This is why people say “my nerves are shot” after a day of excessive visual and other stimulation. The nerves actually get temporarily burnt out when your mind and emotions are racing faster than your nerves can handle. At the very least, ordinary sex practices can help resolve many of the avoidable tensions that get in the way of enjoying sex.

Over thousands of years, Taoists have developed and honed precise and very practical methods to relax and release the nerves.

Relaxation helps a man prolong the sex act, maintain erections longer, and climax without ejaculating. It can enable a woman to achieve orgasm more easily or become multi-orgasmic, and she can learn to expand her orgasm so that it ripples in waves through her entire body. The two simple practices that follow can help partners relax and restore tired nerves. The practice of pulsing[1] is especially helpful.

The following ordinary sex practices can help you begin to achieve relaxation during sex that you can carry into other aspects of your life.

Practice 1: Merge Your Breathing

The simplest way to rejuvenate tired nerves is for you and your partner to breathe together, breathing just loudly enough to hear one another. Simply hold each other in a comfortable position and continue until your breaths gradually begin to synchronize. Slowly allow each breath to become deeper and quieter, until both of you grow very quiet inside and breathe as one person. This is a wonderfully simple way to create connection, deepen emotional bonding and reawaken sexual desire.

Practice 2: Pulsing

Another way partners can calm their nerves when exhausted is by holding and gently pulsing each other’s hands, which involves gently opening and closing the hand and wrist joint in a smooth rhythm. Begin with light squeezes and then gradually add more intensity as your sexual contractions begin to awaken. Eventually, you will be pulsing together in unison. Keep the pulsing synchronized while you and your lover’s minds and nervous systems slow down and begin to relax.

Partner Breathing and Handholding Practice

Gently breathe, while opening and closing your hands together in unison. Illustration by Emmeralda Yang

You can also use both of these methods simultaneously so that you breathe and pulse hands in unison. Eventually, you and your partner will become quiet and calm, aware of the simple pleasure you are generating in each other’s bodies. Let nervous exhaustion fade away as you both relax into and feel the interplay of each other’s yin and yang energy.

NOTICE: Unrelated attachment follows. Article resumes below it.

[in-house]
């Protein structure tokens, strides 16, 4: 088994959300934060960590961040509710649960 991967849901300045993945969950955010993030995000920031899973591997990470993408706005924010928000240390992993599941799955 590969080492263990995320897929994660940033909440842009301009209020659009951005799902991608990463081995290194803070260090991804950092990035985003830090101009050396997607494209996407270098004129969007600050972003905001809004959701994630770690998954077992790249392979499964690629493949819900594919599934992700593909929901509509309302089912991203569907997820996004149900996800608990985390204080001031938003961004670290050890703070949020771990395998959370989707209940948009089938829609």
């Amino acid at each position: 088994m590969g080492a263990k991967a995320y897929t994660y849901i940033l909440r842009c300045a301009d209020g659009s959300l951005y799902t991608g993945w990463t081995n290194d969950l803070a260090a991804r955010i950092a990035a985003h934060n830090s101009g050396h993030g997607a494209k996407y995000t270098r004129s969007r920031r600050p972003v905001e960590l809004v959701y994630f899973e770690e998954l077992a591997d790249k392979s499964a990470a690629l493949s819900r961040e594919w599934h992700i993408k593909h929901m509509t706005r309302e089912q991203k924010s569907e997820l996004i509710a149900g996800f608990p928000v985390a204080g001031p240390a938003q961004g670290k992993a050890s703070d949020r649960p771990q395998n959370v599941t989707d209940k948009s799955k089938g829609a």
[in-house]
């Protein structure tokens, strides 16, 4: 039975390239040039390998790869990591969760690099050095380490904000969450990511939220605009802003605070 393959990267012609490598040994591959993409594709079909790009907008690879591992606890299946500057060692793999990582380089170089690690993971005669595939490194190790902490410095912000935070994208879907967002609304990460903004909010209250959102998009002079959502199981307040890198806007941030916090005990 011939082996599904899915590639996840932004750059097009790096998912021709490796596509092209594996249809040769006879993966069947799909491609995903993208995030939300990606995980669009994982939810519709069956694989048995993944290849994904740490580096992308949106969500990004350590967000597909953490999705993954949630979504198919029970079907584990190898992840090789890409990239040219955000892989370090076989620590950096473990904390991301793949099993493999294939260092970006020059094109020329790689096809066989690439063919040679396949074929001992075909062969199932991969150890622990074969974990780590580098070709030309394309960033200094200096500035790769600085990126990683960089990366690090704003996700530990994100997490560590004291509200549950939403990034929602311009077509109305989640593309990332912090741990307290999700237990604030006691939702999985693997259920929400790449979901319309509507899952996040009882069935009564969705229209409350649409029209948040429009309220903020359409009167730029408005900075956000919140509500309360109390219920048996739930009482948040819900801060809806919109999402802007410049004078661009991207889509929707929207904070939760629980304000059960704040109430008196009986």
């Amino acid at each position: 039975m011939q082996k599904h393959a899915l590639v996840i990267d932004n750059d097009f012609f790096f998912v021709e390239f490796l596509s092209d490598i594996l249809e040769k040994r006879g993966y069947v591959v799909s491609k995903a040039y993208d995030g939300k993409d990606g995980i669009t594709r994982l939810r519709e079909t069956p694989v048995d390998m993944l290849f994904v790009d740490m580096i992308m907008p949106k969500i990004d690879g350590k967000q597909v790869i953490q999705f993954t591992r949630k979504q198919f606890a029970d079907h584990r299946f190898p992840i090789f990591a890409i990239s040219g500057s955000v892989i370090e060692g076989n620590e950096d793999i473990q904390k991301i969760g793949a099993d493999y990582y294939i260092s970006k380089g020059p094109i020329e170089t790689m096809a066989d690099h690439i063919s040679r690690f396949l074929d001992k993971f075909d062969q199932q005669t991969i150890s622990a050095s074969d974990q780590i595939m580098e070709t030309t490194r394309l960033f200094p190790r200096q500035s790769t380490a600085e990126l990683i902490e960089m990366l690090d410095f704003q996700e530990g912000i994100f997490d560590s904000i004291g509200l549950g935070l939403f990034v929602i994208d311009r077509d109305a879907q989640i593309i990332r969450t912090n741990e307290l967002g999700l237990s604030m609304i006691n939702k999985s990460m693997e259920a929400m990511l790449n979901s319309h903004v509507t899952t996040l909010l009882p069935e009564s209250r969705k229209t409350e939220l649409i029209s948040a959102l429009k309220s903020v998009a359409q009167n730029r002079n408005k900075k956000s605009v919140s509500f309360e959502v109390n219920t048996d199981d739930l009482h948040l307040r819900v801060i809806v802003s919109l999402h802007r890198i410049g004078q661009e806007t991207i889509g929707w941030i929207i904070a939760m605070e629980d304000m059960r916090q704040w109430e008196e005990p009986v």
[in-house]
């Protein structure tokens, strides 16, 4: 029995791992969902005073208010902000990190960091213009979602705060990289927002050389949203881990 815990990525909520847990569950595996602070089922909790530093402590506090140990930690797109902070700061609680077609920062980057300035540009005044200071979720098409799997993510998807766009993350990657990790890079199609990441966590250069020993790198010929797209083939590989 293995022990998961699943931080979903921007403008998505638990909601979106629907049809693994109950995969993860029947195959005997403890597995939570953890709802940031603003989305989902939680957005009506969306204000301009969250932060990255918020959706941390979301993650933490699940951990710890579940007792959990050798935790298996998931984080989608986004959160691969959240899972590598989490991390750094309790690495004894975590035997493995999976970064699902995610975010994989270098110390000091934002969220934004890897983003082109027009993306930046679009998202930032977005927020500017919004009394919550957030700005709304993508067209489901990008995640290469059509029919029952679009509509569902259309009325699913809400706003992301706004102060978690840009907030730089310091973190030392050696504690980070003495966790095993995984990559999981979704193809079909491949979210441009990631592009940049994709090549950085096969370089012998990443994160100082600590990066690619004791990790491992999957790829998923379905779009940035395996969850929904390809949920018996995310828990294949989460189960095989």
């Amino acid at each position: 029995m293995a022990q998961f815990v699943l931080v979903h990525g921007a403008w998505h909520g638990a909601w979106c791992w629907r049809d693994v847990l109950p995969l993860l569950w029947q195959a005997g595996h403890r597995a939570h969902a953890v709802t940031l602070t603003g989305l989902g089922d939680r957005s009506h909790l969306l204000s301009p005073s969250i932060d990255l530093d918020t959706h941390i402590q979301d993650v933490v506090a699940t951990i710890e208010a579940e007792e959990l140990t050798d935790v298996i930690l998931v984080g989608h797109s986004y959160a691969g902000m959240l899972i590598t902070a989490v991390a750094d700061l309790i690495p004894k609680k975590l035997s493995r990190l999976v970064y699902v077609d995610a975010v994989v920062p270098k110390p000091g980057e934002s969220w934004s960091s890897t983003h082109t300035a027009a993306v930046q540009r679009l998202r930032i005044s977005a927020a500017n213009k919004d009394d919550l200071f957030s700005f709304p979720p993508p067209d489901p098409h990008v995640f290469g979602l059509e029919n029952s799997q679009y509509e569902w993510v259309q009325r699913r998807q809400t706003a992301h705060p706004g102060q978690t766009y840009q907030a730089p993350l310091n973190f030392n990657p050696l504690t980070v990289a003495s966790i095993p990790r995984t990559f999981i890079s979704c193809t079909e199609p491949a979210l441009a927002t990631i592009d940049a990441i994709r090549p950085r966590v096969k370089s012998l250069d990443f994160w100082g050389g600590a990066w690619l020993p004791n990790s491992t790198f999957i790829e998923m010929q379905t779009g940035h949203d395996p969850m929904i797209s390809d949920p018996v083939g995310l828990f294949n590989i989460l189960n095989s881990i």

Pulsing is the body’s basic condition during lovemaking. Pulsation occurs naturally in your genitals during pleasurable writhing and sexual contractions. The pulsing exercise helps you along the path to relaxation.

The basic question is, “Can you relax your nerves sufficiently so that you and your partner can pulse together during sex?”

Commonly, one partner is so exhausted that he or she simply closes down and becomes numb. A verbal or nonverbal signal says “No thank you” to sex and that’s where it ends. Instead, try to breathe and pulse in unison to develop mutual relaxation. Sexual rapport is often a direct result.

Allow your partner the time he or she needs to release nervous exhaustion. After a few minutes of pulsing, as accumulated nervous system tension releases, your partner might just be in the mood. If he or she falls asleep, or really wants to crawl into a cocoon, simply allow it. When he or she wakes up, the deep state of relaxation that your pulsing has induced often leads to sexual interest.

Sexual Qigong

The author teaches tai chi push hands, an art of playing with both your own energy and that of your partner. Push hands is the bridge between tai chi form work and sparring. Yet when practiced in a playful, non-threatening manner, it can be a wonderful antidote to stress, as well as developing the qi sensitivity necessary for sexual qigong. Photo by Richard Marks

Sexual qigong goes beyond ordinary sex by working directly with the qi that flows through a human being. This level works with deeper energetic physical, emotional, mental, and psychological dimensions and, potentially, the psychic energy realm.

Through consciously engaging, activating and directing the flow of subtle energy within and between sexual partners, sexual qigong can have extraordinary significance and value. With practice you can shift from being under the influence of your feelings—identified with whatever is blasting through your body and mind at the moment—to actually becoming like the conductor of an orchestra. Once you learn to work with energy, balancing and harmonizing it, you can bring suppressed emotions to the surface, or tone down emotions that tend to flare up and wreak havoc. In addition to helping you become emotionally healthier, sexual qigong energizes your mental and creative processes.

In the Eastern traditions that harness subtle energies in a sexual context, the price of admission is often some form of training in such energetic practices as Indian or Taoist yoga, qigong, or the push hands practices of tai chi. These body-mind methods train you to access your inner self and become sensitive to where energy flows smoothly and where it feels stagnant.

The Practice of Dissolving

Bruce Frantzis was a disciple of the late Taoist Lineage Master Liu Hung Chieh, of Beijing, China. The author wishes to express his deep gratitude to Liu for passing down the ancient traditions of qigong, internal martial arts and Taoist meditation.

Inner and Outer Dissolving[2] are at the heart of the Taoist Water tradition, described by Laozi (Lao Tzu) in his book, the Dao De Jing (Tao Te Ching), written more than 2,500 years ago. I am a lineage holder in this tradition through Liu Hung Chieh of Beijing.